The Herald (Harare)

Zimbabwe: TICOZ Directors Fight Back

THE two Ticoz Protection Services directors facing three counts of conspiracy to commit robbery say the magistrate who presided over their case has no jurisdiction to try them for an offence, which purportedly occurred in South Africa.

Tarwireyi Tirivavi (48) and Tinashe Dekeya (35) are accused of supplying information which led to the robbery of two Savanna Tobacco Zimbabwe trucks carrying cigarettes worth over R5 million.

The pair has made an urgent application at the High Court seeking a review of Harare magistrate Mrs Anita Tshuma's decision to throw out their application for refusal of remand.

The two are also seeking bail.

In their application filed by their lawyers Mutumbwa, Mugabe and Partners they argue that the magistrate erred by exercising jurisdiction over the matter and placing them on remand.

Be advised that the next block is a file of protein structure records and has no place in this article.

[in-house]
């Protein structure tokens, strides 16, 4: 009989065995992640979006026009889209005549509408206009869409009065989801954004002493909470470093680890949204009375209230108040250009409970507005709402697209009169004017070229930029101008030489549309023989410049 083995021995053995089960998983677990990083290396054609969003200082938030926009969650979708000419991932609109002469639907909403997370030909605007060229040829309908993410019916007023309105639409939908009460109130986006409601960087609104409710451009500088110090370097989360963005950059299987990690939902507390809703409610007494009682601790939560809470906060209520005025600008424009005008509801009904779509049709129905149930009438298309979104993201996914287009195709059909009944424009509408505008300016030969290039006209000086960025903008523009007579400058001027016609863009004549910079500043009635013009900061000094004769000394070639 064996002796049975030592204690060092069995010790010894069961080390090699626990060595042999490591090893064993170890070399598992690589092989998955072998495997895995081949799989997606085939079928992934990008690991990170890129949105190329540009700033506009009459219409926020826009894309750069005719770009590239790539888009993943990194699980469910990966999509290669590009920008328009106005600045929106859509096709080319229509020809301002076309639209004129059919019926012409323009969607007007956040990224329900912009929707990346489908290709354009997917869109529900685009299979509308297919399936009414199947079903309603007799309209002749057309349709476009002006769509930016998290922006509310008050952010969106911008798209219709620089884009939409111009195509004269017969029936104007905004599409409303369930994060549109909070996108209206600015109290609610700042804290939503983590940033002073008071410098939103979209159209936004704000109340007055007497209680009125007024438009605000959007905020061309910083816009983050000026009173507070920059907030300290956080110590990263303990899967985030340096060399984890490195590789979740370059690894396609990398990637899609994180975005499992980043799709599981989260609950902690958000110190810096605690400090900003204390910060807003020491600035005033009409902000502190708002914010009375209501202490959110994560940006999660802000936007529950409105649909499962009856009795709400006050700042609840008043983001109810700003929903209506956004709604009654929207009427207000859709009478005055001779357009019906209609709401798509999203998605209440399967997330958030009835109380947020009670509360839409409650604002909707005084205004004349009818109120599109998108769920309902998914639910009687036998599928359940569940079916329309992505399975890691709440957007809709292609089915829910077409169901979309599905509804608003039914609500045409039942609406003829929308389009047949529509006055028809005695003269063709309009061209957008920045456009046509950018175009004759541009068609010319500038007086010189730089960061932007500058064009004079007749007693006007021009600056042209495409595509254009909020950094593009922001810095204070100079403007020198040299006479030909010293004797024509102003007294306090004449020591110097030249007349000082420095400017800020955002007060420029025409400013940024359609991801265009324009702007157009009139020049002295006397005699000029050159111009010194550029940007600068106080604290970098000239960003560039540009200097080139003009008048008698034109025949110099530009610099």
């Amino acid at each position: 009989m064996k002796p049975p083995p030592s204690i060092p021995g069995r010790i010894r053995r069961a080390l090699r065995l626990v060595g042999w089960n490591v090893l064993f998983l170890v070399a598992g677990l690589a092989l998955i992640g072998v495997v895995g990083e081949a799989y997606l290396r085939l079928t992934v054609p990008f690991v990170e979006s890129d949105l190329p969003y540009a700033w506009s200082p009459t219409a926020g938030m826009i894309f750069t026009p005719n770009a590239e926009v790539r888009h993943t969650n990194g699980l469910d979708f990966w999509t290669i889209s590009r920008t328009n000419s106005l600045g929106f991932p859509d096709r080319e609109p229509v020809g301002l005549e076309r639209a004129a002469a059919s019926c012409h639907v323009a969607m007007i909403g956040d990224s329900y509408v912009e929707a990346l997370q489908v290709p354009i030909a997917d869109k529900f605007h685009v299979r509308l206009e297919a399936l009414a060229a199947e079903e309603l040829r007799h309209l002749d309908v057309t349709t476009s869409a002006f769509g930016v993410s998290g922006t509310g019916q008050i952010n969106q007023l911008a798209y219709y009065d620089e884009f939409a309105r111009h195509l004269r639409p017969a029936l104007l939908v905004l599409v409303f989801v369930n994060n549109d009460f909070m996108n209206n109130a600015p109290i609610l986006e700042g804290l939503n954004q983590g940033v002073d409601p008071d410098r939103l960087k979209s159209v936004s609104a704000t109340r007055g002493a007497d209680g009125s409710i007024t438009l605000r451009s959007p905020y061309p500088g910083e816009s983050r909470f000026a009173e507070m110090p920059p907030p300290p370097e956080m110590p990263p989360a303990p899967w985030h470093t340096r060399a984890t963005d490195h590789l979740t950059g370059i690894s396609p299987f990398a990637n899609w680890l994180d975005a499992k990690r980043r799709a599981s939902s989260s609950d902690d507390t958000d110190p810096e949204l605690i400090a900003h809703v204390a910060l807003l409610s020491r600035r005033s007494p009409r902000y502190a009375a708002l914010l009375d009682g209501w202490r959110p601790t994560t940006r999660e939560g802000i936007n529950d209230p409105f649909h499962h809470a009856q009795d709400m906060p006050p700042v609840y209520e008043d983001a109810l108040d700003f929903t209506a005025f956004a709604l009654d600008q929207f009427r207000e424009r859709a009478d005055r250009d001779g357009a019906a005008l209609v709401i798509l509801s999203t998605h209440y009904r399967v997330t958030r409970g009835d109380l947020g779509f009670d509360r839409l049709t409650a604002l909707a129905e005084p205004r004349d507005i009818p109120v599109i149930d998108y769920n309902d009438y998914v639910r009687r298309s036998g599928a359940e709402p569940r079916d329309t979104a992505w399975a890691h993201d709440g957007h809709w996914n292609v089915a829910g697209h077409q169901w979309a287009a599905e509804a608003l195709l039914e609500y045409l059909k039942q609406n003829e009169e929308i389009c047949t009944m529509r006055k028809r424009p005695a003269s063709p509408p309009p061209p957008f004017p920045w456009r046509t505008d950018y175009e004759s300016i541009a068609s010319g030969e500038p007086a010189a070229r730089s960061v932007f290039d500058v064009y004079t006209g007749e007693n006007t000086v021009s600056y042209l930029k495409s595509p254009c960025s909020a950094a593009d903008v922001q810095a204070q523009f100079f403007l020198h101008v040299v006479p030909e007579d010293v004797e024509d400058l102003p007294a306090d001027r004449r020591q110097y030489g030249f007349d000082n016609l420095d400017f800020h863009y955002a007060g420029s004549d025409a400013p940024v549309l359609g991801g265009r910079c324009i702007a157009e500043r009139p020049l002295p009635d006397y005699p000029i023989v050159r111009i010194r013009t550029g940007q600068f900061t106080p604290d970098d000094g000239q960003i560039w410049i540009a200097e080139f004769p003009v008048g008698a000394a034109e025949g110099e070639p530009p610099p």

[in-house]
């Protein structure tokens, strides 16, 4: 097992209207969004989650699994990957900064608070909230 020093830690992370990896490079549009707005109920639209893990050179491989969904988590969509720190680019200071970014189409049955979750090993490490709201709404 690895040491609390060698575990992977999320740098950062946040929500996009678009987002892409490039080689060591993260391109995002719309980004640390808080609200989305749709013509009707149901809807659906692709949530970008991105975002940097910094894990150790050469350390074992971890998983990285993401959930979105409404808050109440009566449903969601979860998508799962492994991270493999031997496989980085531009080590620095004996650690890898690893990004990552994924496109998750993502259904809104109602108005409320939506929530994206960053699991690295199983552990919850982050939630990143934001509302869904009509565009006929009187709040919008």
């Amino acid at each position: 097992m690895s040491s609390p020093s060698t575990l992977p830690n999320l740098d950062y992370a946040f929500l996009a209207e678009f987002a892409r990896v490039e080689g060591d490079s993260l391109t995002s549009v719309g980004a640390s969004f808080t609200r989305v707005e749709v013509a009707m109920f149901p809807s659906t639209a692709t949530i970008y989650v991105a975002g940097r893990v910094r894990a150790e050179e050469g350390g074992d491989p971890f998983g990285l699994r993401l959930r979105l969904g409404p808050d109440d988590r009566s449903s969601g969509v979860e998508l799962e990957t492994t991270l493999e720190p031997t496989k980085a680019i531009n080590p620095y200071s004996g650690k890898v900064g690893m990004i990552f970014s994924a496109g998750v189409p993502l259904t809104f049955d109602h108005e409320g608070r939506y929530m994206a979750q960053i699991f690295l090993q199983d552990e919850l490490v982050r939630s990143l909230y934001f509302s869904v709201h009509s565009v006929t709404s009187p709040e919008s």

"The magistrate committed a gross irregularity by ruling as she had no jurisdiction to remand the applicants on a charge of conspiracy to commit robbery in South Africa yet no such robbery had been established, the matter having been withdrawn in South Africa.

"The magistrate had no jurisdiction to place second applicant (Dekeya) on remand essentially on the same facts that he had faced at Mbare Magistrate Court," they submitted.

The two also argue that there was no evidence that the robberies in question were committed adding that their detention amounted to a gross violation of their constitutional right to liberty. Mr Bensen Taruvinga who is appearing for the State is opposing the application. The State alleges that sometime in April, a South African company, Forensic Security Services, contracted Ticoz -- which is owned by the accused -- who were once employees of Forest Security Consultancy.

Ticoz would allegedly gather information of consignments from indigenous companies being exported in the region and send information to Forensic Security Services.

The State says the information was then used to rob the consignments at gunpoint while in South Africa, depriving the local companies and the country of revenue.

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